For the last four years we’ve been running 2-week intensive modeling schools in Bilbao, plus a small number of dedicated training events (usually concentrating on specific services or contexts) in various locations. As every previous participant knows, these events have been directed to advanced modelers, in line with our key investment for the first phase of ARIES: building community and “prime” the base of data and models that makes ARIES possible.

This first phase is nearing completion, and we’re thinking of the next. ARIES is potentially the easiest and most intuitive assessment technology in existence, as only a simple conceptual query needs to be specified in order for the AI to build a potentially large and complex suite of models without further user intervention. But this has not been the usage paradigm so far, because 1) the main investment from a software perspective has been to support modelers first, then regular users; and 2) not enough general ES model components were available to support the building of ES solutions for a broad enough class of contexts. At the same time, we are reaching the full realization of an ES conceptual model that sees ES not as “mappable” stocks, but as the throughput of an explicit flow network between natural and social agents.

We are happy to report that, thanks in no small part to the community built during the first four editions of our Spring University, our models and infrastructure are reaching the point where a more diverse audience will be able to utilize ARIES. The key component of this strategy will be an alternative interface we call the “ARIES Explorer“, of which you can see an early preview in the picture that graces this post. The Explorer enables a drag-and-drop workflow that allows users to parameterize and run ES assessments with very little training. We are discussing how the availability of the Explorer will change our training offers, which will probably be run in a scaled way as follows:

  1. A 3-day training should be just enough to become proficient with the Explorer and the ES conceptual model, learning to run assessments and interpret results with very limited need for data submission or other input beyond context and priorities;
  2. Two more days would provide the opportunity for higher-level work with the Explorer, for example for GIS experts to learn how to use and annotate their data, and for scenario developers to learn how to define, run and compare alternative, more complex scenarios;
  3. Finally, one more week would provide the remaining training for advanced modelers and coders who can dig deeper into the models and may want to contribute models and/or data to the ARIES “ecosystem”, for themselves and/or others to use. ARIES is a pretty different technology than most of the “competition”, so while the explorer training will be mostly about exploiting the ES flow paradigm and interpreting the results, without requiring modeling skills or touching on the modeling complexities at all, the training for modelers will be, unashamedly, about semantic annotation and component reuse, and will be intended also for modelers who have less interest in ES and more in semantic and integrated modeling.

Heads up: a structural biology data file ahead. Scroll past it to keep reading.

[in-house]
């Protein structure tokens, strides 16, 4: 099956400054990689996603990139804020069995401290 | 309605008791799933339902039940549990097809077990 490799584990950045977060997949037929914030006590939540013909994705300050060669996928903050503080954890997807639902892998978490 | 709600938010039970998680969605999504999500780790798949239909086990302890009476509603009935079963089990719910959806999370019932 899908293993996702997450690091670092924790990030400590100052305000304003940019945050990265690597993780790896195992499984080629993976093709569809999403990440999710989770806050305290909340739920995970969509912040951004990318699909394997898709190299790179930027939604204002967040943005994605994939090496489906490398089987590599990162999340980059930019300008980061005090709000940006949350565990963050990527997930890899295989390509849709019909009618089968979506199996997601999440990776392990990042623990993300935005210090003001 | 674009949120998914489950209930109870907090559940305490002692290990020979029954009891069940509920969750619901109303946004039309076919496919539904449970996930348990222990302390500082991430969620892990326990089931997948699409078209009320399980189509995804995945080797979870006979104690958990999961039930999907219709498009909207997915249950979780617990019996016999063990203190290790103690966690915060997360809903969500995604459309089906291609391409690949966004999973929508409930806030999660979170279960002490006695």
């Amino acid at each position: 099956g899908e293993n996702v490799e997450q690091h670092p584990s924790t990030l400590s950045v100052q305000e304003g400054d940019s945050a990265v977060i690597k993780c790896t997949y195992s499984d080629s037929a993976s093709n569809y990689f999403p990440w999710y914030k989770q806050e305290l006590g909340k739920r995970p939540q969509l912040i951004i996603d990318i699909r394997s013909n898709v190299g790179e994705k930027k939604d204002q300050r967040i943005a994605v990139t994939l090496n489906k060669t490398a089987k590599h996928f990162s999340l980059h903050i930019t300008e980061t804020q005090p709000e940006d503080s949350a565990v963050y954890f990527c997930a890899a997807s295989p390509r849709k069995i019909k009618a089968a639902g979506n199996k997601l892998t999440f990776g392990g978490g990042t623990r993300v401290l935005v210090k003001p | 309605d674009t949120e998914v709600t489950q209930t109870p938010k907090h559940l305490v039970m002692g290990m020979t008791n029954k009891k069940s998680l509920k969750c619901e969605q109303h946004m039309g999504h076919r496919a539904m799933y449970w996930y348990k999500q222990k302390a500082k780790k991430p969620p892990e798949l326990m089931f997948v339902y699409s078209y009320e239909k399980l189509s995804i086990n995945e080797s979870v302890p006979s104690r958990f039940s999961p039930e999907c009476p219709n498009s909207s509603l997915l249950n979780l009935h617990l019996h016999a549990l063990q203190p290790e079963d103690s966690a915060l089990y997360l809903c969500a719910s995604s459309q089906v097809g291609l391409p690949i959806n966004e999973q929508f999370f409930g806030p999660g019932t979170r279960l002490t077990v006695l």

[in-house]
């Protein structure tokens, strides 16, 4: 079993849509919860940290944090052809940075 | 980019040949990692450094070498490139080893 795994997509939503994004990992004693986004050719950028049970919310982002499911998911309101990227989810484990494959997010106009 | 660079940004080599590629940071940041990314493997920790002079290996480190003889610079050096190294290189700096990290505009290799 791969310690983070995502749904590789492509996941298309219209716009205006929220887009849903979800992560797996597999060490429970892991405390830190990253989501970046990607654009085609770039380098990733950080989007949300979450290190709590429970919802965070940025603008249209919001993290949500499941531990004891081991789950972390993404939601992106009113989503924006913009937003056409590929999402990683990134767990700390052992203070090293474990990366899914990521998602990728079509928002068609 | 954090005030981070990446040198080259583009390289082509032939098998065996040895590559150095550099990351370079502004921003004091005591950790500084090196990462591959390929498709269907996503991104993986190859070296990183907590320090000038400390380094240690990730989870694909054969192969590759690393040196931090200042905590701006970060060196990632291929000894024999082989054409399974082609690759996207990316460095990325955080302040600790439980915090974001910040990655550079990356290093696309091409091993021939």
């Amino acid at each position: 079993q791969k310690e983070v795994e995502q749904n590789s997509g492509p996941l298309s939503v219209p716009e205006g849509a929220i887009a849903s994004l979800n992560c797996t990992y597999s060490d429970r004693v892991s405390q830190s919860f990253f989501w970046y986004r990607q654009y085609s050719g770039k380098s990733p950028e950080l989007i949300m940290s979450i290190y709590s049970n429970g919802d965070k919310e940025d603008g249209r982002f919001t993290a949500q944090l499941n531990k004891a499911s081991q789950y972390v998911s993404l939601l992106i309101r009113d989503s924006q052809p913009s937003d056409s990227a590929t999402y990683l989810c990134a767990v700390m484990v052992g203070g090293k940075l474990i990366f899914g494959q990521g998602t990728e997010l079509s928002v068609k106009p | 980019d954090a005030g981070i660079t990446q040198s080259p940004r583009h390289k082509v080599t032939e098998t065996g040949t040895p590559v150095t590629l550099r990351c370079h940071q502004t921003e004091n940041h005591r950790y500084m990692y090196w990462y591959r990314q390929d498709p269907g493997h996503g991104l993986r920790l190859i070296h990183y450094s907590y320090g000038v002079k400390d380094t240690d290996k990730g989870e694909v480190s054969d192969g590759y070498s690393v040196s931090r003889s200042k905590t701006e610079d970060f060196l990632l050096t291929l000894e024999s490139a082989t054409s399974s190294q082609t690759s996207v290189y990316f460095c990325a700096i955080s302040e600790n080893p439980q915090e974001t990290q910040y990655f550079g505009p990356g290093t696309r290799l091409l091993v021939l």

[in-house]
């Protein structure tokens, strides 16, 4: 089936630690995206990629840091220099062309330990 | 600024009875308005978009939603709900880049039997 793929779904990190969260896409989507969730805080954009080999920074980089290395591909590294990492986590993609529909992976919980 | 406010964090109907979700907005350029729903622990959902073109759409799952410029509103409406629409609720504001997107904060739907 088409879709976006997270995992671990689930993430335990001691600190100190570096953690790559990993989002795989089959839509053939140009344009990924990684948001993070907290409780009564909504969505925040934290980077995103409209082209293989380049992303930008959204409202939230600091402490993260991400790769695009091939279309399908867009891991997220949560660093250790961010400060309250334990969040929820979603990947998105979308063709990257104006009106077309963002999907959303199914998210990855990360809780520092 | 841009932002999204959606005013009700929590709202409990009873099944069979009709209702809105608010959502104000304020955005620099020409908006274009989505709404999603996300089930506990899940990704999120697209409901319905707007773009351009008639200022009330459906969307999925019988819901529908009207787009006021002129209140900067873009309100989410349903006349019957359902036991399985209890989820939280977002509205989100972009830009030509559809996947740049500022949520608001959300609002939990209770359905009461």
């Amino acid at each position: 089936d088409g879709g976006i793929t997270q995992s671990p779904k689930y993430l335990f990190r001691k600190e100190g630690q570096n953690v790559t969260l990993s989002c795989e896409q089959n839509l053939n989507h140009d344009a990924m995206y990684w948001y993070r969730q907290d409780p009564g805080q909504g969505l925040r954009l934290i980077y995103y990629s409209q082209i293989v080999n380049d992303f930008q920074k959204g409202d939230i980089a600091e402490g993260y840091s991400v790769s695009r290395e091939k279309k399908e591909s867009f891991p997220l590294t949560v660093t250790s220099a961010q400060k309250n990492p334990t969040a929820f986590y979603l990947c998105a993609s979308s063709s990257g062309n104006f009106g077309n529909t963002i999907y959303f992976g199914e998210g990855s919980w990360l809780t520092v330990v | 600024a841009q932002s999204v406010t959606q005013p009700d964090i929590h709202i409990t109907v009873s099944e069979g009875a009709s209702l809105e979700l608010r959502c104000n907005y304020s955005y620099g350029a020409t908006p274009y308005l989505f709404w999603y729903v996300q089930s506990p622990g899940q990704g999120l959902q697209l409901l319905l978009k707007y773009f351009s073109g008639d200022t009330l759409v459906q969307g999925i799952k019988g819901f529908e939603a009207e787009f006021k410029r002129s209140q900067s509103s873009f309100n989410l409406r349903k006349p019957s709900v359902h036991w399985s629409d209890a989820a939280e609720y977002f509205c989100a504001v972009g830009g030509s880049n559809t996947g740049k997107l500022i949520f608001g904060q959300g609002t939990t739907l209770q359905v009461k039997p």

People would be able to attend a 3-day, 5-day or 2-week training as it suits their interests, time and skills. As a result of this reorganization, 2017 will be a transition year, when we will skip the regularly run Spring university and run two main events:

  1. a Summer hackathon for the ARIES core team and close friends, by invitation only;
  2. a Fall/Winter ARIES masterclass (to be announced soon) intended for selected previous participants and collaborators to catch up with the many innovations of the last years and to provide them with a chance to have an advance look at, and maybe help us beta test, the Explorer.

If you are one of those who were waiting for the 2017 Spring University to be announced, let us know and we may be able to share indications for more limited training events that we are discussing with various partners for this year, or – if there is enough interest – we may consider providing some online alternatives. Same if you represent an institution willing to collaborate on a more regular basis. Our training events so far are targeted to (very) IT-savvy people. By their nature, these require a minimum of one week (ideally two) and 3+ trainers, and are quite intense. In general, we’re very keen of expanding our training opportunities, and particularly of collaborating with institutions that could become more regular actors in the ARIES community – for example by hosting yearly training events, sharing research projects and PhD programs, or contributing to the development of either the model base or the infrastructure.

Looking forward to an exciting ARIES future!

Ferdinando and the team

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